Now: Here: This
July 18

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Anthony Gonzalez
Washington Heights, New York City

A crepuscular creature climbs from its cube, carefully calling "koo-o-o-h" (caught in mid phoneme)
scotch tape collage and photoshop


Karen Greene
Washington Heights, New York City


I ws down on Canal street and stopped by my favorite doorway to see what had been added to my oft photographed site-- it has evolved to another state almost completely. the only way I know it was the same place was the figure's right foot still showed. all else has been changed/covered/forced to evolve? Here it is. At the bottom right it says, "Jesus saves"-- and so do photographers.


Edie Nadelhaft
New York City

Twice Shy (One Shot)
oil on canvas, 24" x 24"


Claire Adas
Lambertville, New Jersey

Malcolm and Isaac on the Bridge at 11am
digital video

The most important thing is keeping my patience and recognizing a moment for a moment.

Isabela Oldak
Poznan, Poland

henna tattoo

Recently I was in Morocco. It was my second trip there, and for sure not the last one.
I returned with henna tattoo. It was a traditional ornament, painted on hand.
After that I started to think what the power can a tattoo have if you treat it like a weapon, what outgrow from tradition of tattoo.

Today I've written on my hand Arabic word: al horey'a, it means freedom.
I treat this tattoo like a conversation stimulus .
If someone is curios , he will ask what this inscription means, and this can be a basis to start talking. For most of people, freedom is valuable notion, but freedom write in arabic, on hand of white person, enforces for deepest analysis .

We can observe now that Europe fears Islamic religion and culture, and United States changed the meaning of the real message from Quran. So this tattoo is a manifest against all this disagreement.

And maybe this small action and discussion about all this problems can have a power to change or force someone to think about this notion with reference to Arabic and Islamic culture.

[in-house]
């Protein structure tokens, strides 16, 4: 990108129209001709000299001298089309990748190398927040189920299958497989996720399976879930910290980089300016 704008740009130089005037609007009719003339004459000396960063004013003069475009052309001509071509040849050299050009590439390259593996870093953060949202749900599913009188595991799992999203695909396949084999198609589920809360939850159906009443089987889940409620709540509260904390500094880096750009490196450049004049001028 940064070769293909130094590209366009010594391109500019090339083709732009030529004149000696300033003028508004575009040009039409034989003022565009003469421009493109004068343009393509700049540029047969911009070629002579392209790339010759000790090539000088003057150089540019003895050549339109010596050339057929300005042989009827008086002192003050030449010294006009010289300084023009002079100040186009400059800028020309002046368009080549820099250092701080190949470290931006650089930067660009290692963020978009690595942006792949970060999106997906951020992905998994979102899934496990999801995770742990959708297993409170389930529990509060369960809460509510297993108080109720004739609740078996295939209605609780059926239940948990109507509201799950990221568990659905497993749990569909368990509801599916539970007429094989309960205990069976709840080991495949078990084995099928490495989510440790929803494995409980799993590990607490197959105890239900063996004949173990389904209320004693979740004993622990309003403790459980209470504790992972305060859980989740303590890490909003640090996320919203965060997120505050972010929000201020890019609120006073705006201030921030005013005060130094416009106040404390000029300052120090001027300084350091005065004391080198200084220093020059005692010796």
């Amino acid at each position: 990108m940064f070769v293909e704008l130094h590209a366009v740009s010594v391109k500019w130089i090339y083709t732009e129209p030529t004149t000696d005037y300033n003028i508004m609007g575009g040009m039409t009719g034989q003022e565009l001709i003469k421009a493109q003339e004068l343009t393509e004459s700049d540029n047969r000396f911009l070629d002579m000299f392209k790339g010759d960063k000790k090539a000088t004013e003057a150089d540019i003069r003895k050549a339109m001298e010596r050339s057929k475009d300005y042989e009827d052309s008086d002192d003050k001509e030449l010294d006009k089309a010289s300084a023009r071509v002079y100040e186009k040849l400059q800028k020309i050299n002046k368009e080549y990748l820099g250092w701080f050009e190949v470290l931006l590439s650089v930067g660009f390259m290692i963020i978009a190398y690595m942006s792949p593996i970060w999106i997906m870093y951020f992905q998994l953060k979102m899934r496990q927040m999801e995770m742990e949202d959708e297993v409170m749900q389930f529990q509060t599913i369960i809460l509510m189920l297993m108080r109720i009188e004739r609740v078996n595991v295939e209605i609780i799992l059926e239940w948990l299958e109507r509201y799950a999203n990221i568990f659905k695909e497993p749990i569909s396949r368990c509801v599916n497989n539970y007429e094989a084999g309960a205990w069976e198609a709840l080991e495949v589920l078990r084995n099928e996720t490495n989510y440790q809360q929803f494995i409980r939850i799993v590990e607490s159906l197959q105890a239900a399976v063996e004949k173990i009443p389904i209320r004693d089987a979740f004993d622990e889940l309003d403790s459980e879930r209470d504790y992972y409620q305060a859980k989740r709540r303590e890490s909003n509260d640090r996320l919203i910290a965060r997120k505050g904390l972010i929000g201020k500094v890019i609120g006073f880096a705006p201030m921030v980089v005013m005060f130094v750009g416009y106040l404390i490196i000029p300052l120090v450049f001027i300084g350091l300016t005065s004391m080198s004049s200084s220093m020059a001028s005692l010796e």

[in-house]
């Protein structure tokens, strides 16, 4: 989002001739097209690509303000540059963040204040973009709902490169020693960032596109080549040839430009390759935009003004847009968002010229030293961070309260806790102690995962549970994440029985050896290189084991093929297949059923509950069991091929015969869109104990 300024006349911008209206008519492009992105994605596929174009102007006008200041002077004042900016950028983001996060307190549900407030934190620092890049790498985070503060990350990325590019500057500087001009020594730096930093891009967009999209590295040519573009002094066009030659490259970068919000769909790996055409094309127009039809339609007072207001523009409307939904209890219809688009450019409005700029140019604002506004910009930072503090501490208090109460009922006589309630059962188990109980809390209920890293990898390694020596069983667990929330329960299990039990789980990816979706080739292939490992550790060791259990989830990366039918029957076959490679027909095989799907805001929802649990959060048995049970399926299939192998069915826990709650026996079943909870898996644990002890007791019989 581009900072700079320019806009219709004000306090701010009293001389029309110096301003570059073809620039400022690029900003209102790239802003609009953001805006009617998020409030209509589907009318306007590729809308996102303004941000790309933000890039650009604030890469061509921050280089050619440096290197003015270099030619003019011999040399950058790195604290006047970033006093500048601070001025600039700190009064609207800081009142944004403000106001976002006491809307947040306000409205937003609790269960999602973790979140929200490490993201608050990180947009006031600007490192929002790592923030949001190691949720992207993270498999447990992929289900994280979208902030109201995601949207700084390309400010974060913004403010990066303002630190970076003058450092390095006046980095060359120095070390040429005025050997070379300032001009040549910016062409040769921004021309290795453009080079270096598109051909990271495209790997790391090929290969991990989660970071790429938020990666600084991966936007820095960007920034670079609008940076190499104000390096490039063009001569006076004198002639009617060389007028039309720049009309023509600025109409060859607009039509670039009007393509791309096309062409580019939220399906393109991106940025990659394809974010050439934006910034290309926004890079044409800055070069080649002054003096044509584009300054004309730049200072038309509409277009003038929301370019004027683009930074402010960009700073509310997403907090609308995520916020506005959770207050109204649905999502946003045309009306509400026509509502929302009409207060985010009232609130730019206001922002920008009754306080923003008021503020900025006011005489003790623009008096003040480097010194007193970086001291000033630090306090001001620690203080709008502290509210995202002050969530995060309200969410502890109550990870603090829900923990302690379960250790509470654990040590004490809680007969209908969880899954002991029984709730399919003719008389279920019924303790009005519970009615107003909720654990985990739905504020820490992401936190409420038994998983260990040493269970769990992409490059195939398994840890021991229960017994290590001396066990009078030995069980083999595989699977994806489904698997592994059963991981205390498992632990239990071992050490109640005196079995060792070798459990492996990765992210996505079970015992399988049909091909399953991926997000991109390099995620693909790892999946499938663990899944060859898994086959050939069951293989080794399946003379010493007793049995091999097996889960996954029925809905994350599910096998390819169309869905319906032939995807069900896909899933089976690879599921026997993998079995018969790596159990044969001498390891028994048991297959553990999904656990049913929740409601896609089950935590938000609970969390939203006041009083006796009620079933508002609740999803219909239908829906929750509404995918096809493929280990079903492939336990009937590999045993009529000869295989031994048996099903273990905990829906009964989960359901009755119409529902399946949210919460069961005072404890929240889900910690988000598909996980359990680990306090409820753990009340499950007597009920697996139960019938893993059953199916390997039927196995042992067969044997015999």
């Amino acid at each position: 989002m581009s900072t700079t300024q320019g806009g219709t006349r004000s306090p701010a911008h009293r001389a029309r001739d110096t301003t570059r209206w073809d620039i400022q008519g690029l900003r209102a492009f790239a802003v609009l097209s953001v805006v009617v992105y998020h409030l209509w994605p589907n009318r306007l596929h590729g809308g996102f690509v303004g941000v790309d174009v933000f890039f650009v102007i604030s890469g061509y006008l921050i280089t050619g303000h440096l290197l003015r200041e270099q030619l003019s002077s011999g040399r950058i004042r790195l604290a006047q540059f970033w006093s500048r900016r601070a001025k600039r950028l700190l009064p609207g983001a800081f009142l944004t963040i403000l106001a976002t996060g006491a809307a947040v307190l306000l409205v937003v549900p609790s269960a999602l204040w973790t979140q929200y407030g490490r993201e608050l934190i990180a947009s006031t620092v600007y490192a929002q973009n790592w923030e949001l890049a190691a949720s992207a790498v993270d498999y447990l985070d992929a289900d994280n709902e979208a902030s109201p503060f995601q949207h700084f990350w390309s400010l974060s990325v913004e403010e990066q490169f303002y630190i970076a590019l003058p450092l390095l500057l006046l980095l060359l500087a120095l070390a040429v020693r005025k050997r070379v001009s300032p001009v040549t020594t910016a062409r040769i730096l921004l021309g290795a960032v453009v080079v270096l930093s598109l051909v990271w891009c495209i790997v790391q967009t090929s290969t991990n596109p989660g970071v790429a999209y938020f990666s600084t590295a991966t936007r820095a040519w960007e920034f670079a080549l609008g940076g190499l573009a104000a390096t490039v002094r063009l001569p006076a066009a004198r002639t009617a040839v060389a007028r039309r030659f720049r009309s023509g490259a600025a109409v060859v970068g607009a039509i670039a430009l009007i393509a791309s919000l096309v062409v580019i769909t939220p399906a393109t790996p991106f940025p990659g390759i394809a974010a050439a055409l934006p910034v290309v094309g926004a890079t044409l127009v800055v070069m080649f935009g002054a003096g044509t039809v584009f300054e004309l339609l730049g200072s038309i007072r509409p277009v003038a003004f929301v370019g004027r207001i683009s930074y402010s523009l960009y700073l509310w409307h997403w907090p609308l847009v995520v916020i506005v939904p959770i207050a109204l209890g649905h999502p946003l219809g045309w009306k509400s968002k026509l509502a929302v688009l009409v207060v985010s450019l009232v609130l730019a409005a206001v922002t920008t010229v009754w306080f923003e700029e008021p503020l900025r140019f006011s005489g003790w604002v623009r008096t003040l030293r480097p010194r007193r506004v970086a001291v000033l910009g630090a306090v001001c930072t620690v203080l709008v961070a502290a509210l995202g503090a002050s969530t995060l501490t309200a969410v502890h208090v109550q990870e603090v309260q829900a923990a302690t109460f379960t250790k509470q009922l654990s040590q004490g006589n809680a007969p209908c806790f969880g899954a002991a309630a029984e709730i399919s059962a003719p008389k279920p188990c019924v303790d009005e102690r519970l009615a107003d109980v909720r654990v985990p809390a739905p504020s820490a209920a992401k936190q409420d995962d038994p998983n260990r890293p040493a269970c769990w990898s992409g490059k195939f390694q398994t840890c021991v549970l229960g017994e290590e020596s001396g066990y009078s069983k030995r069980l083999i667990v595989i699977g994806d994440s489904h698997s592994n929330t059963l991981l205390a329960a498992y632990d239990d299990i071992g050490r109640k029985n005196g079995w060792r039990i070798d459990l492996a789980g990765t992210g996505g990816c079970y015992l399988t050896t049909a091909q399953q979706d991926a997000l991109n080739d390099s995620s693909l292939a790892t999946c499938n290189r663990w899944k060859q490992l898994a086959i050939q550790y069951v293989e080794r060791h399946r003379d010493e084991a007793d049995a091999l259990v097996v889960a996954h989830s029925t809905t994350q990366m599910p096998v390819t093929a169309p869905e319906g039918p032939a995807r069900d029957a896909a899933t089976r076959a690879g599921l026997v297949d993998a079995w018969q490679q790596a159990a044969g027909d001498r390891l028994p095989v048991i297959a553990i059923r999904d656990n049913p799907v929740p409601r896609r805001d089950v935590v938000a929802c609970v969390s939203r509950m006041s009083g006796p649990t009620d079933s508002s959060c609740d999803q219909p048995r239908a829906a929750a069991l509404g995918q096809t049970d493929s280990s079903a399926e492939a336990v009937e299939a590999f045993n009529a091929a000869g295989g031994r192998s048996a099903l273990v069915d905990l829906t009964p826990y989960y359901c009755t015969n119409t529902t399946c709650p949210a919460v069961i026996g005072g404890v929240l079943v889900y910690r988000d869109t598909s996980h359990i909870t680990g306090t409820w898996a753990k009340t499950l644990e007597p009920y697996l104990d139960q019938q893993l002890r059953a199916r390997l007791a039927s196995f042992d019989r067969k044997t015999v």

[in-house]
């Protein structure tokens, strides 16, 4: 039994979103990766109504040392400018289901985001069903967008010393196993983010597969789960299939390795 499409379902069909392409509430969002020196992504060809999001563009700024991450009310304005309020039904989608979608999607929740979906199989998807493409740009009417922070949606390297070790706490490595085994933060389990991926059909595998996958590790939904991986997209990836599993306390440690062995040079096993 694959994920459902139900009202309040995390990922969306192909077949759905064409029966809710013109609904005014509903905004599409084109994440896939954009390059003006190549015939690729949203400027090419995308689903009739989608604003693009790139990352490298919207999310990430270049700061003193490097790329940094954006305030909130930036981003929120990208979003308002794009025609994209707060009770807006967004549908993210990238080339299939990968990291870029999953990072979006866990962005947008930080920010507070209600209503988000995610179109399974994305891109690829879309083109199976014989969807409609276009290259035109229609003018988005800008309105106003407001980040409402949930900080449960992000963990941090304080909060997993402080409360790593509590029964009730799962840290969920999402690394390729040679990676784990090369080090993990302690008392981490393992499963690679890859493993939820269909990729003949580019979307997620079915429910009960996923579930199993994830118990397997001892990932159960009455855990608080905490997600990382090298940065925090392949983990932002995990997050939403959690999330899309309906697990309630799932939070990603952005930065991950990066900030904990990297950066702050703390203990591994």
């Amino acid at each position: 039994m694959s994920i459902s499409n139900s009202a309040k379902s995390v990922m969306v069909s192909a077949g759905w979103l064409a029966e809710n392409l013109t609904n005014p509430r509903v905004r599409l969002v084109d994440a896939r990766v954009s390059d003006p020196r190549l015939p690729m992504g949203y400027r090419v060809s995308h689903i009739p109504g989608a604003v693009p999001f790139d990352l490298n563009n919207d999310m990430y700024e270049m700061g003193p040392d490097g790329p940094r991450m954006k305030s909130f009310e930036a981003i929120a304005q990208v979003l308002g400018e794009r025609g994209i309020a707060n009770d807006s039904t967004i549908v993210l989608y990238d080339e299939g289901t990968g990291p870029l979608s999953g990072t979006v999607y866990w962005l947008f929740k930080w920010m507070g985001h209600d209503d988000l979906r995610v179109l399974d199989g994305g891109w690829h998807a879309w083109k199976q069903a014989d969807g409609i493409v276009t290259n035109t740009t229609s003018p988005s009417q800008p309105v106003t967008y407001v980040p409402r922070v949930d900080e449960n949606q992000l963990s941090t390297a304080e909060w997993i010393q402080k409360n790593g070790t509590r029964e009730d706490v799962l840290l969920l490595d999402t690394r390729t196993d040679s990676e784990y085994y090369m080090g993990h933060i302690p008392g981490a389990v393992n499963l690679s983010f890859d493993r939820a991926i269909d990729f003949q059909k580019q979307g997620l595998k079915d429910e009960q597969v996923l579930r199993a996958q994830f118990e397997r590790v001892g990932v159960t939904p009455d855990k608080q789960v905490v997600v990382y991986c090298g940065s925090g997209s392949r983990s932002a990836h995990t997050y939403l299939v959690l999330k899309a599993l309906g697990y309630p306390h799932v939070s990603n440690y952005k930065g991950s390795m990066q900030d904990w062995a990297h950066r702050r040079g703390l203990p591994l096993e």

Stephen Beveridge
Washington Heights, New York City

she never looked back

Important thing: nothing. none of it's important

Peter Ferko
Washington Heights, New York City

Self-portrait in a Dark Polish bathroom

After two weeks of shooting photographs all day long, I am feeling relatively dexterous in my technique. I liked the absurd notion of shooting in the dark. The mirror-camera positioning was the most challenging part for some reason. Maybe with so many things to confuse me in a new country, this last one took it over the top.

Rosa Naparstek
Washington Heights, New York City

Mixed Media: Digital Photo w/digital lines

On My Mind:
I envy people who get "signs", have intuitive hits and "just know". I most often just struggle. The other day, anxious about missing a Castle Village Garage Sale. I tried to calm myself by saying, whatever I need will be there when I get there (stuff is the staff of my work). Finally, getting out of the house much too late, but at my own chosen speed, I ran into a couple, who had I left a moment earlier, I would never have seen. They told me about a sale I did not know about and that it was the best. Forsaking all others, I ran there immediately. Unfortunately, it was an estate sale. The collection of "things" was eclectic, artistic, sensitive, extensive.
I met John, Julia's son, who told me that his mother had been an artist, writer and journalist_born in Siberia and died too young.
I bought many things, and among them Three very much like what I already have on my shelves. Then, when John, a writer himself, sent me a poem in rhyme about his mother...I finally realized that I too had gotten a "hit". Much of my artwork has accompanying rhyme.
Below is the poem by John and below that "Three" pieces from/and for Julia.

While going through your things I start to wonder
Just what these objects really mean to me
A silver spoon, old postcards, or a compact filled with powder
A message in a bottle that belongs at sea
I think about our tiny stature next to stars but,
They too are born, die, then explode
And still their dead light from a million miles away
Continues to illuminate our world

I marvel looking at these remnants of your life on earth
And in a Chanel compact I can see divinity
I see the cycle of our lives go back in time, from death to birth
And feel infinitesimal become infinity.

John Kolchak: LA, CA



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